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Mortimer Dramatic Society - Lock Up Your Daughters

26th and 27th May and 2nd and 3rd June.

This is the review of Lock Up Your Daughters from the Newbury Weekly News.

They took it, shook it and made it happen

'LOCK UP YOUR DAUGHTERS', performed by Mortimer Dramatic Society, on May 26 & 27 and June 2 & 3

If director Judy Winter ever regretted taking on the challenge of staging 'Lock Up Your Daughters' as part of the MDS Golden Jubilee celebrations, I hope the boundless enthusiasm of her cast and the reaction of the audience reassured her that every sleepless night was time well spent.

Based on a play written in 1730, with a musical make-over carried out in 1959, this production opened with a tableau worthy of Mr Hogarth himself. Virtue, politics, corruption and dissolution were all depicted on a highly imaginative and precision-lit set. Considering that our journey took us through streets to taverns, to courts of law and places of assignation, the clever use of levels and a unifying colour scheme placed us in exactly the right place at the right time.

Having the right actors in the right parts always helps. Getting them to sing and dance with confidence ensured that this was more than just a string of tunes held together with a bit of embarrassed shuffling. Graham Jerome and Brian Beale's witty interpretation of 'It Must Be True' (a song satirising the Press - heaven forbid!) set the standard that was passed from song to song, taking in Mandy Grimwade's brilliantly hard-edged and desperate Mrs Squeezurn singing 'When Does the Ravishing Begin' and closing act one with the rousing 'Lock Up Your Daughters'.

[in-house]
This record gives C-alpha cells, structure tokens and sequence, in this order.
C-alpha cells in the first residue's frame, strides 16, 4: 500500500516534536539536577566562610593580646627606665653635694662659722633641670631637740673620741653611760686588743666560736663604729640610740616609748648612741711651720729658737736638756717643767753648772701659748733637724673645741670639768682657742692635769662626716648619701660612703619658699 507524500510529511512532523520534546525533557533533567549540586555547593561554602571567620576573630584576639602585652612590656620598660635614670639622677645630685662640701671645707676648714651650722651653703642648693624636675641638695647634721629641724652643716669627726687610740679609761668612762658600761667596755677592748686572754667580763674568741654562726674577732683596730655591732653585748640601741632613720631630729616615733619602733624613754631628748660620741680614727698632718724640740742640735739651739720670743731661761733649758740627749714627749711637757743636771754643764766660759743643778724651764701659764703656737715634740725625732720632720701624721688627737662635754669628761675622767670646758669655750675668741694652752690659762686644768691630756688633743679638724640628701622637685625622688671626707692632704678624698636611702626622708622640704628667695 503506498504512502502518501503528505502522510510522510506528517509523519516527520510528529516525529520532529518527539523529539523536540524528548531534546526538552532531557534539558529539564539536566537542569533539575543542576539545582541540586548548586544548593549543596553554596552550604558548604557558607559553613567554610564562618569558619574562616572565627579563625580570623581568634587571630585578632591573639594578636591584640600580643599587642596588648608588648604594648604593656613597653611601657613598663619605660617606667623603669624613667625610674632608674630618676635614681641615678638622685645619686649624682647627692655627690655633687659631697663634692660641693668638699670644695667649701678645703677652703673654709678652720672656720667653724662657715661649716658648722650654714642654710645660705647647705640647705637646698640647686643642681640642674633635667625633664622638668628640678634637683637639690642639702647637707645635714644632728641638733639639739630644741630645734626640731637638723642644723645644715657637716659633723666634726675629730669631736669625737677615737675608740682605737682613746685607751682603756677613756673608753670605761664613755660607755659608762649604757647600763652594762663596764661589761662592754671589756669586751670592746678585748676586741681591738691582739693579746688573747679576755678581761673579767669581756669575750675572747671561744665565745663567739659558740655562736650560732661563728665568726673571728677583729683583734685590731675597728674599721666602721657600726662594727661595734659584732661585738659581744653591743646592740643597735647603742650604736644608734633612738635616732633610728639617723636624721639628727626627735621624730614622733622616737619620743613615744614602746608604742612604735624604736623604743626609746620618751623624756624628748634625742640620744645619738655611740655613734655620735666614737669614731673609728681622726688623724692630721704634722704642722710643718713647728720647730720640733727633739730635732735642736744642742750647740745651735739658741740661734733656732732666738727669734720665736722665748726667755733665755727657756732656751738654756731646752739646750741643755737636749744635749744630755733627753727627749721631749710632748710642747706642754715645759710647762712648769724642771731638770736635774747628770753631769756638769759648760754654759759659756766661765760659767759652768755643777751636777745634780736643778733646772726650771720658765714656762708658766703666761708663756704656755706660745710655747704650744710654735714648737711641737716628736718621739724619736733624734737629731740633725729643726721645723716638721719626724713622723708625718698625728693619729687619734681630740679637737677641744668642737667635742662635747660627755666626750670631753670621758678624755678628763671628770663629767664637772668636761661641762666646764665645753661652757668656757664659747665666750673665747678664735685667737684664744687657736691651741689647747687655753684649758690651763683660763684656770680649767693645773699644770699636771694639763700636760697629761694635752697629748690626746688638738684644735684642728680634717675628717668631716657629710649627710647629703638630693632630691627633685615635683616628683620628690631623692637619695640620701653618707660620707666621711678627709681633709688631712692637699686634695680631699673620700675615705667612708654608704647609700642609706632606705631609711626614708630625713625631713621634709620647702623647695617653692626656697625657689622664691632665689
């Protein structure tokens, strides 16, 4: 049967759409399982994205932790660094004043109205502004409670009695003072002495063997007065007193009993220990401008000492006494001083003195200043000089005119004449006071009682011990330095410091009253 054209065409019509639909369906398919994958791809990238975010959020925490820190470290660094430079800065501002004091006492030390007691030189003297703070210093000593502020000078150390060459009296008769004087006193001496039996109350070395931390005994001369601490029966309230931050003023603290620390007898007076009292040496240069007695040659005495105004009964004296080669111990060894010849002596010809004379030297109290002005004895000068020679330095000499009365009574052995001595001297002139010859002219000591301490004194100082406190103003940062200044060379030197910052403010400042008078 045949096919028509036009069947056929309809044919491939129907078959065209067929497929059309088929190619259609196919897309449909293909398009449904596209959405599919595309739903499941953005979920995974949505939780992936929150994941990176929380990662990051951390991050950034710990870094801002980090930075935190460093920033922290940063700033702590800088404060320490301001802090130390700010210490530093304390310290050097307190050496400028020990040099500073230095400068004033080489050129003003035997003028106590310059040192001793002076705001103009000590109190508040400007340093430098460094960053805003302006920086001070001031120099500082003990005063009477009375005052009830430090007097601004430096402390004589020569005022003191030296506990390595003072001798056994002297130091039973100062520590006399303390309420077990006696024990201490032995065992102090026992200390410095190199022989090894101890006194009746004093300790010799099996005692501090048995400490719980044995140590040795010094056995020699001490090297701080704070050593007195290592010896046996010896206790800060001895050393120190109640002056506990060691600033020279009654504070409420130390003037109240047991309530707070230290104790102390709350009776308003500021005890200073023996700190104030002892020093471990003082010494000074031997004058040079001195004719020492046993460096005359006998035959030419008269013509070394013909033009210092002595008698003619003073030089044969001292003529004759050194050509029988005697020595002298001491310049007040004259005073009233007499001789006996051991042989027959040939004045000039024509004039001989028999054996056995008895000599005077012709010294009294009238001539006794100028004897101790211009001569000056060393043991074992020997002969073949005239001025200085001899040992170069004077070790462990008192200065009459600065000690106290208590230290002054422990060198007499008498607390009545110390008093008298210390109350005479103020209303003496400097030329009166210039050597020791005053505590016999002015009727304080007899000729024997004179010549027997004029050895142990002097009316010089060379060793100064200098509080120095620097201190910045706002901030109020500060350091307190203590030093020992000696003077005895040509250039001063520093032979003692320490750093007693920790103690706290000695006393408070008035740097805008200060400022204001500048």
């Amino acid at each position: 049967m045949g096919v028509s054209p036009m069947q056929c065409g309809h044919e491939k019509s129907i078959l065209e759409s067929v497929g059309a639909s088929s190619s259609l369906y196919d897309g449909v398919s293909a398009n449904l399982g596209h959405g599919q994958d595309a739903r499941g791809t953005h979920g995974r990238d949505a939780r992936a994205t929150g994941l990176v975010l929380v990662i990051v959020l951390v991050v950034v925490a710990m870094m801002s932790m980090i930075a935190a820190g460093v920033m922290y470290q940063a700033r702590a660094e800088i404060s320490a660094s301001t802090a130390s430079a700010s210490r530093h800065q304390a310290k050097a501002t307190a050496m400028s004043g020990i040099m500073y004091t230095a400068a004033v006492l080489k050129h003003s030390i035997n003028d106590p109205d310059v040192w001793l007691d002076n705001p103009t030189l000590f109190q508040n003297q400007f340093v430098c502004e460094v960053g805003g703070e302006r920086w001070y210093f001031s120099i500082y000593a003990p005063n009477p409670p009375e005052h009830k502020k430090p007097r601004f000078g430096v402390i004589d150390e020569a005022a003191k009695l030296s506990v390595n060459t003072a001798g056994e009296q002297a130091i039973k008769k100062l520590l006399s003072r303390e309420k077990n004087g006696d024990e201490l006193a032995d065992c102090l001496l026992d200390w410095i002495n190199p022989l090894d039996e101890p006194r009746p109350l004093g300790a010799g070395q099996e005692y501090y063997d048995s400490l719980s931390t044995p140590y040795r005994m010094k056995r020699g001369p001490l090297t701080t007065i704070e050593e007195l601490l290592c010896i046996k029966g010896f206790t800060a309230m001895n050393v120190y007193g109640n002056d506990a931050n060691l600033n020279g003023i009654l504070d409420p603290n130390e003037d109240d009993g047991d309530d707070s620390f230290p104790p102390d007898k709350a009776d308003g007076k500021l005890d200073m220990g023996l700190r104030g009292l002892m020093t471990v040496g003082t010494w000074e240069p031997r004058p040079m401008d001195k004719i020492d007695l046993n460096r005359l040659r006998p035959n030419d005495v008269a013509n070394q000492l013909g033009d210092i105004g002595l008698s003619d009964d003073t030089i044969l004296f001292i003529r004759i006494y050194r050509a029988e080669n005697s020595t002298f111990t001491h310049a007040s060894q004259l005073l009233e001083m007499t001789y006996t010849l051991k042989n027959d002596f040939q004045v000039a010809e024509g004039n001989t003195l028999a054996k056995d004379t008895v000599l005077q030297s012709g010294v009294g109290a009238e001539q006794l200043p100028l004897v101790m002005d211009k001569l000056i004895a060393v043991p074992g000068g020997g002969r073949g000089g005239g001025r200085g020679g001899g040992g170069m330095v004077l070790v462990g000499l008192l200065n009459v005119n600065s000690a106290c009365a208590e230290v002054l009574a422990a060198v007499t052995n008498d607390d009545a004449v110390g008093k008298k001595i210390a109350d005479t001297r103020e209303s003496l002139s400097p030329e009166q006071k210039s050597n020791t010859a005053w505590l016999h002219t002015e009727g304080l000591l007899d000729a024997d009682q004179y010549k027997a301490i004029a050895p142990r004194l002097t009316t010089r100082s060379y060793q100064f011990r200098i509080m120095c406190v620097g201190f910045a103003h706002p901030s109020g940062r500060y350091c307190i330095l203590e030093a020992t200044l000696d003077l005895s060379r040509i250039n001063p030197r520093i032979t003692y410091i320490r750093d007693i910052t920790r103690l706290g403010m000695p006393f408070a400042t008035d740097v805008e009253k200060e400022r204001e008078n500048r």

My only complaint is that act two flew by. Mrs Squeezum got squeezed (and more!) by Ramble (Christopher Boott), Mr Squeezurn (Ray Tomasi) got arrested, Hilarat (Catherine Bowman) was declared unravished and reunited with Captain Constant (Jon Ranwell), Sotmore (Tom Shorrock) had his faith in women restored and so the world was put to rights.

Oddly enough, some 270 years on, we are still struggling with the politics of rape, the actions of the press and the spectre of legal corruption, which probably part-way explains why this show is such a hit. The rest is due in large part to companies like MDS who take it, shake it and make it happen. Shock horror, there were some empty seats - so if you live in Mortimer and missed it, then shame on you.